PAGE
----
As I draw closer to the 7 year anniversary of my driven, energetic self taking an unexpected turn from the race course to the couch, I think my petals may have all but fallen off.
And I feel bare, confused, and unexpectedly fragile.
As the years have soldiered on, it has become harder and harder to tread water. After a while, my legs just can't egg-beater kick in the same place much longer - they are tired of spinning in circles, all while never moving an inch, and looking at the same thing day after day after day after day.
For whatever reason, be it age, or the state of the country, or the circling of the cosmos (cough cough, probably the state of the country), 2016 was a year of thought. Deep, honest, at times soul-crushing introspection, that brought my typically even-keeled self to tears.
I'm not a crier, so this was more than a little bewildering to me, but I'm learning that these weird rivulets of water that sporadically appear on my cheeks can be cathartic, and even revealing.
Turns out my tears are not for what I have lost, rather they are because I AM lost. Somewhere in the midst of being a medical and genetic anomaly, my identity drifted further and further away from my desperately kicking legs.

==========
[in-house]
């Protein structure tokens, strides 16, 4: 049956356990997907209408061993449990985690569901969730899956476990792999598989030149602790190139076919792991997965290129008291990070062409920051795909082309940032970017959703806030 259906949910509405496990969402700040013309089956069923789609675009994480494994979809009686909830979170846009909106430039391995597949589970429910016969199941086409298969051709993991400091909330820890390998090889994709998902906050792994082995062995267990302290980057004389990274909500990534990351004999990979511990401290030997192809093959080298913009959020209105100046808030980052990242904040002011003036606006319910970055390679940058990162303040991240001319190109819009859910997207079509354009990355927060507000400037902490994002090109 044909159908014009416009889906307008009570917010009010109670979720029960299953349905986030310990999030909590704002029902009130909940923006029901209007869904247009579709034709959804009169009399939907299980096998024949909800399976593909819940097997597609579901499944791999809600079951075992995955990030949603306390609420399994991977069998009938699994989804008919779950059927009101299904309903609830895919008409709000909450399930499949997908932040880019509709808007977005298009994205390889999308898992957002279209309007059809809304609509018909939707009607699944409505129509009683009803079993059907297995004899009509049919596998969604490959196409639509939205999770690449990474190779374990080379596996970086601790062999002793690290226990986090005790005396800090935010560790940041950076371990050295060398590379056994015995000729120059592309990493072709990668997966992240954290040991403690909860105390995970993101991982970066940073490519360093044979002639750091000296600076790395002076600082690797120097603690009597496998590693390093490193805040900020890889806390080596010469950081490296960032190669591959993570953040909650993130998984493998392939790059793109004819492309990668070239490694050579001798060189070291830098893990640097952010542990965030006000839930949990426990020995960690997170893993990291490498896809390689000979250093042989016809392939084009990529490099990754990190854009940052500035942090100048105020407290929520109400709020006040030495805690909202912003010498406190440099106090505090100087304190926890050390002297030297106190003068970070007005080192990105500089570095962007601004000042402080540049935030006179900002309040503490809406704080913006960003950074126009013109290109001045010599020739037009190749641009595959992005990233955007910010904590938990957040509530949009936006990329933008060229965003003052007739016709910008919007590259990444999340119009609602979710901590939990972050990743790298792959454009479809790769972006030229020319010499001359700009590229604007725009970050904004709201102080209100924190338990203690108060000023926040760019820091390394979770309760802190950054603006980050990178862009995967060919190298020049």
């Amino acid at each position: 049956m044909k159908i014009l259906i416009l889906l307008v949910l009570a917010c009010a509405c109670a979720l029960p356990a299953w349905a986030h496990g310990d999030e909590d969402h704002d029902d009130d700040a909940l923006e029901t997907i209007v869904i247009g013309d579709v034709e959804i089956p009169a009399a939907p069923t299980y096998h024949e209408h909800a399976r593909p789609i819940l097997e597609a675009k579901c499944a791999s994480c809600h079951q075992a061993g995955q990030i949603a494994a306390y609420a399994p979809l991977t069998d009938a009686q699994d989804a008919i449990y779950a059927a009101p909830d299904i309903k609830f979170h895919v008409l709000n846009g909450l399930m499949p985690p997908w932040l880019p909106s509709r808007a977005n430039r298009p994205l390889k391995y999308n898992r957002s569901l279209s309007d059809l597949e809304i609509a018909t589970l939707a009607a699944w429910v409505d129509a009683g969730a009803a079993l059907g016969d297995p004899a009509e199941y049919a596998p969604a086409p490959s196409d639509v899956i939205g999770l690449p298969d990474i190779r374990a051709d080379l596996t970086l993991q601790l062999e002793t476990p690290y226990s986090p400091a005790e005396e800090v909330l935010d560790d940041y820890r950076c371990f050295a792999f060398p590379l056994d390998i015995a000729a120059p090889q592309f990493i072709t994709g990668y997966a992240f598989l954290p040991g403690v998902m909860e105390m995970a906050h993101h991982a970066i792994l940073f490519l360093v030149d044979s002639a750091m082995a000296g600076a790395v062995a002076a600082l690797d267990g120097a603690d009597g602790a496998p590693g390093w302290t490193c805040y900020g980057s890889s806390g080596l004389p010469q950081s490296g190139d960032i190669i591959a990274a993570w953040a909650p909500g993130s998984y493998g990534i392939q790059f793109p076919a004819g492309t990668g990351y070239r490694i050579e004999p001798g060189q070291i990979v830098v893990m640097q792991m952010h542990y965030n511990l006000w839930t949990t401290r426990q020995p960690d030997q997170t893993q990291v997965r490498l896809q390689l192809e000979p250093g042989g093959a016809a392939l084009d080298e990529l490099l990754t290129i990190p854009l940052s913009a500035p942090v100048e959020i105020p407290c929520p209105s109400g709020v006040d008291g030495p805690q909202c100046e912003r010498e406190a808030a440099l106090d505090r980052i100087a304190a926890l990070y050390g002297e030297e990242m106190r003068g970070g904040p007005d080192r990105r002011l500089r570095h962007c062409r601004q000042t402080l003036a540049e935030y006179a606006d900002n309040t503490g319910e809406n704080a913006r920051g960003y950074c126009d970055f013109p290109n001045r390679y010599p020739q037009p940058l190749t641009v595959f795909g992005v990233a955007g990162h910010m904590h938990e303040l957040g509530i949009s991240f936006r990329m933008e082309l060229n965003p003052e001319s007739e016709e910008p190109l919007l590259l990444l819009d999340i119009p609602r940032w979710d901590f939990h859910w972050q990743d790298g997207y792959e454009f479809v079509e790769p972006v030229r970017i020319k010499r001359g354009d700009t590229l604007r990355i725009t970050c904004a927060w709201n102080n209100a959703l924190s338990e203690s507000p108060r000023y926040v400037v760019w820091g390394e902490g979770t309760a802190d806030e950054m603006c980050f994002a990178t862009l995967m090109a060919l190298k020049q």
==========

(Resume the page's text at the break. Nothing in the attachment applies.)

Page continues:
And friends, after much cogitation, and yes, perhaps a few tears, I think it's time to stop treading water and get out of the damn pool.
Like a shattered mug, you can only glue it together so many times before it changes into a pen holder on your desk. The pieces are the same, but it serves a new purpose. It started as one thing, but surprisingly changed to something else.
I am not the same person I was 7 years ago.
I've changed in ways I never could have imagined or expected.
The elements of life that were my defining characteristics have spent years on the hold list, and I think it's time to move them into the archives and check out something new.
Someone recently asked me what I liked to do for fun. I froze. As I stammered out something probably incomprehensible, my mind was spinning with the fact that I have NO idea how to answer that question.
Uhhhh, cook food that I don't eat? Attend my husband and friends' races and events? Add items to the grocery list while wearing athlesiure??